One of our favorite Food Network chefs is Tyler Florence. He has not experienced the same over-exposure that has plagued Emeril, Rachel Ray, and Paula Deen. We originally found Paula refreshing but her act has grown stale and overbearing over time. And don’t even get us started about her two boys. Tyler keeps the focus on the food, which is where it should be, right? Florence hails from South Carolina (that’s the Dixie connection here) and often weaves a southern influence or a story from his past into his cooking presentations.

The Sunday morning show Tyler’s Ultimate is always worth watching. Each week he presents his ultimate version of a classic dish — from gnocchi to fried chicken. Florence has also written a book by the same name which includes many recipes from his early TV episodes. Check it out when you can and visit Tyler’s blog page at

Tyler’s Ultimate Fried Chicken

1 (3 to 4 pound) chicken, cut up into 10 pieces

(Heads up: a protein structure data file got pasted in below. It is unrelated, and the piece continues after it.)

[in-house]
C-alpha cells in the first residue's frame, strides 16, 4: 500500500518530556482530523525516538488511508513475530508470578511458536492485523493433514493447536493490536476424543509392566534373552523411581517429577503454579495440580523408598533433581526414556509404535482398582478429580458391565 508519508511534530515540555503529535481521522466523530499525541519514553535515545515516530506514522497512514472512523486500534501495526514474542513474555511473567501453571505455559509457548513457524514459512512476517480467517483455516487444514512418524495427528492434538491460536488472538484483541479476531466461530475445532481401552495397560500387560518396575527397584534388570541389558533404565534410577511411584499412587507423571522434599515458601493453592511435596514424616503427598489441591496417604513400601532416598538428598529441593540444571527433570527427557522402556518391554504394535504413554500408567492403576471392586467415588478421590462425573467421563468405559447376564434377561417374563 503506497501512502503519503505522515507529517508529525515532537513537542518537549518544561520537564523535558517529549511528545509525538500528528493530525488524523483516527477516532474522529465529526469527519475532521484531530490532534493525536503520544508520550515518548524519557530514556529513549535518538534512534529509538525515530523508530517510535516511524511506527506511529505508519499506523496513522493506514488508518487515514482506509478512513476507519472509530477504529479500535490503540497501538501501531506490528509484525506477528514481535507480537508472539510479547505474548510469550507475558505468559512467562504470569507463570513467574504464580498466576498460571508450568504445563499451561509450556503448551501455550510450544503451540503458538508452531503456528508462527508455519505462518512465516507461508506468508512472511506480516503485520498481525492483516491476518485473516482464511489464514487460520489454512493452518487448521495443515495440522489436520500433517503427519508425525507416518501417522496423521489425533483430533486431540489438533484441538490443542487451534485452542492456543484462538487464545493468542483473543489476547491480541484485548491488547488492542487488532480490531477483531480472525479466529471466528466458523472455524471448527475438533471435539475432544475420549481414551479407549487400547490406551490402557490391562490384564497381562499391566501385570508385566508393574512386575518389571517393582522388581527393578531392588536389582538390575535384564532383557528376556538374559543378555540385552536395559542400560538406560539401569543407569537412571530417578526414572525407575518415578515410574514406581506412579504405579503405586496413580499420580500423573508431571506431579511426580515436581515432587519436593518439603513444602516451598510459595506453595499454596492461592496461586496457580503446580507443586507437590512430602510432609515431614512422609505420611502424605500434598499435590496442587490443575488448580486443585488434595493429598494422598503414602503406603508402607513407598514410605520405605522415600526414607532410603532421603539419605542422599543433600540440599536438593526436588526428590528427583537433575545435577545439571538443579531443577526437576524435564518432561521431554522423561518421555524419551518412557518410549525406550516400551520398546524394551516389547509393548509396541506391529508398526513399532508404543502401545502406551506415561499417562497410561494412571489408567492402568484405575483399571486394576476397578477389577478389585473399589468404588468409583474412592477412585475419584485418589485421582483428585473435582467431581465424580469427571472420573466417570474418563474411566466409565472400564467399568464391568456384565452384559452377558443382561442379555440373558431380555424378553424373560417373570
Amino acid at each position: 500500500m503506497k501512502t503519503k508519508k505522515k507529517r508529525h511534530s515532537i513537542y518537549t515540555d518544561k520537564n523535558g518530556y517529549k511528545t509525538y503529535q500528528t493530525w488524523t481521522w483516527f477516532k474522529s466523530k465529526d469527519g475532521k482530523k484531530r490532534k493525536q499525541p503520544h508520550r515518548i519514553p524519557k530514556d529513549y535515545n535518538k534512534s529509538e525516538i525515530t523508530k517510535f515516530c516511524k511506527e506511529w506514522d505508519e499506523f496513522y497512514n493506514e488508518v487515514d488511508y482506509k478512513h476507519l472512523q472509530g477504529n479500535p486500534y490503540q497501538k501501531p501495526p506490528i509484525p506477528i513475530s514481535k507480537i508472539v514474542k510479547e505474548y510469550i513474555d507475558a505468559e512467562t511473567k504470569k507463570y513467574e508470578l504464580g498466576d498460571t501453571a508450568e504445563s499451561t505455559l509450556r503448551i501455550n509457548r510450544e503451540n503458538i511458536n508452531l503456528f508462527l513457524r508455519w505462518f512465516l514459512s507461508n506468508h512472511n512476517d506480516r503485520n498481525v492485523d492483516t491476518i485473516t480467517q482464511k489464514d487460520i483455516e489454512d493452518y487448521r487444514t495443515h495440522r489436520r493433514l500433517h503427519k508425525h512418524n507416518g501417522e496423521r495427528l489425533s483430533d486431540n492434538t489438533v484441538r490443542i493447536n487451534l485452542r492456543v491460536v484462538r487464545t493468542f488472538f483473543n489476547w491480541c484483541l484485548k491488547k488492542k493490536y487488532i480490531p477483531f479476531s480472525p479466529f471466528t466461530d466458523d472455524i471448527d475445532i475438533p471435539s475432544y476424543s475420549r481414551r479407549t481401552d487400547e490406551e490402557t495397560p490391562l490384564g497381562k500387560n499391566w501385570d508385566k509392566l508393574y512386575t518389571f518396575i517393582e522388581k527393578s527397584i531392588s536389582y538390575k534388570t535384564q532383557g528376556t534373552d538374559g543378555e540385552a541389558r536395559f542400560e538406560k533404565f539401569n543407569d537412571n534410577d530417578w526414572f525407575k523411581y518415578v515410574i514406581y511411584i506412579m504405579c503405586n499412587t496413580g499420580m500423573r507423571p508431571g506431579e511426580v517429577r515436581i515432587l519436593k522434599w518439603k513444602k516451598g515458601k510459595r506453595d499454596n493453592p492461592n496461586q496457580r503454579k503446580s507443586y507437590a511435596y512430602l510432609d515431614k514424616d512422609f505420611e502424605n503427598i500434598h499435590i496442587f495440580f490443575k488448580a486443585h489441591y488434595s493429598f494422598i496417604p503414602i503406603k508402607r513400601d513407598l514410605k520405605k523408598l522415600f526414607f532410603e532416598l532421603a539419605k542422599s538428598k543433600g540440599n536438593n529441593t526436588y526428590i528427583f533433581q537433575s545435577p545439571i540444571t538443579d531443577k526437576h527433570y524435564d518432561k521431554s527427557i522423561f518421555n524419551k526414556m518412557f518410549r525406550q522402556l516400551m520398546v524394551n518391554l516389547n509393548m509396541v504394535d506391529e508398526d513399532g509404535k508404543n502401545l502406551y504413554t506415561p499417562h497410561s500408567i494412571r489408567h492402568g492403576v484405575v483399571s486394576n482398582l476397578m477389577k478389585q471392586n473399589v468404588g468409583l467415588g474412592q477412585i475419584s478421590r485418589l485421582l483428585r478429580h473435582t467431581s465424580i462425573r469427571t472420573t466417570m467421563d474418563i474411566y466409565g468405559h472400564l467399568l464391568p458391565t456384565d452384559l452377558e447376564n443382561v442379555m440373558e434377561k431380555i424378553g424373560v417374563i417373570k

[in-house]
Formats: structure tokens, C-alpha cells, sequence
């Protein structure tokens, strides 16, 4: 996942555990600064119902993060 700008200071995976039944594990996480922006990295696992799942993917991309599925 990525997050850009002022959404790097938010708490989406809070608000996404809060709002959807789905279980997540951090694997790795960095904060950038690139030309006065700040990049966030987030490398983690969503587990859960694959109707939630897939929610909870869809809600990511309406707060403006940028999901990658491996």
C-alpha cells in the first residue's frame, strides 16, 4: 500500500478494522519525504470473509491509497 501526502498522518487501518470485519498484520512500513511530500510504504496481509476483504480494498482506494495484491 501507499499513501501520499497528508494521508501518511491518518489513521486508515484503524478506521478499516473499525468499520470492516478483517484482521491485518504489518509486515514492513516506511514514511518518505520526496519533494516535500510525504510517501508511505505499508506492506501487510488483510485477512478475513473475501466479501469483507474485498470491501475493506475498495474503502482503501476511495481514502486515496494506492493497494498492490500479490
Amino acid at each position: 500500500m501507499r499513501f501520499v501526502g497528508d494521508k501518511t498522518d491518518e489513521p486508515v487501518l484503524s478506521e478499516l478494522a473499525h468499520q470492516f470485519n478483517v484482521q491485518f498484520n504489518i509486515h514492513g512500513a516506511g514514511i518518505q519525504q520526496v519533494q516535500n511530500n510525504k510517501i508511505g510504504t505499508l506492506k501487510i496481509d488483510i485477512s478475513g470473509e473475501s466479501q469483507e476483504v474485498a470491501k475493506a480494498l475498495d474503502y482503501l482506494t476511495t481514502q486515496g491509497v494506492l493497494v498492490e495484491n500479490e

Kosher salt
3 cups all-purpose flour
2 tablespoons garlic powder
2 tablespoons onion powder
2 tablespoons sweet paprika
2 teaspoons cayenne
Freshly ground black pepper
1 quart buttermilk
2 tablespoons hot chili sauce (recommended: Srirachi)
Peanut oil, for frying
1/4 bunch fresh thyme
3 big sprigs fresh rosemary
1/4 bunch fresh sage
1/2 head garlic, smashed, husk still attached
Lemon wedges, for serving

Put the chicken pieces into a large bowl. Cover the chicken with water by 1 inch; add 1 tablespoon of salt for each quart of water used. Cover and refrigerate at least 2 hours or overnight.

In a large shallow platter, mix the flour, garlic powder, onion powder, paprika, and cayenne until well blended; season generously with salt and pepper. In another platter combine the buttermilk and hot sauce with a fork and season with salt and pepper.

Drain the chicken and pat it dry. Dredge the pieces, a few at a time, in the flour mixture,
then dip them into the buttermilk; dredge them again in the seasoned flour. Set aside and let the chicken rest while you prepare the oil.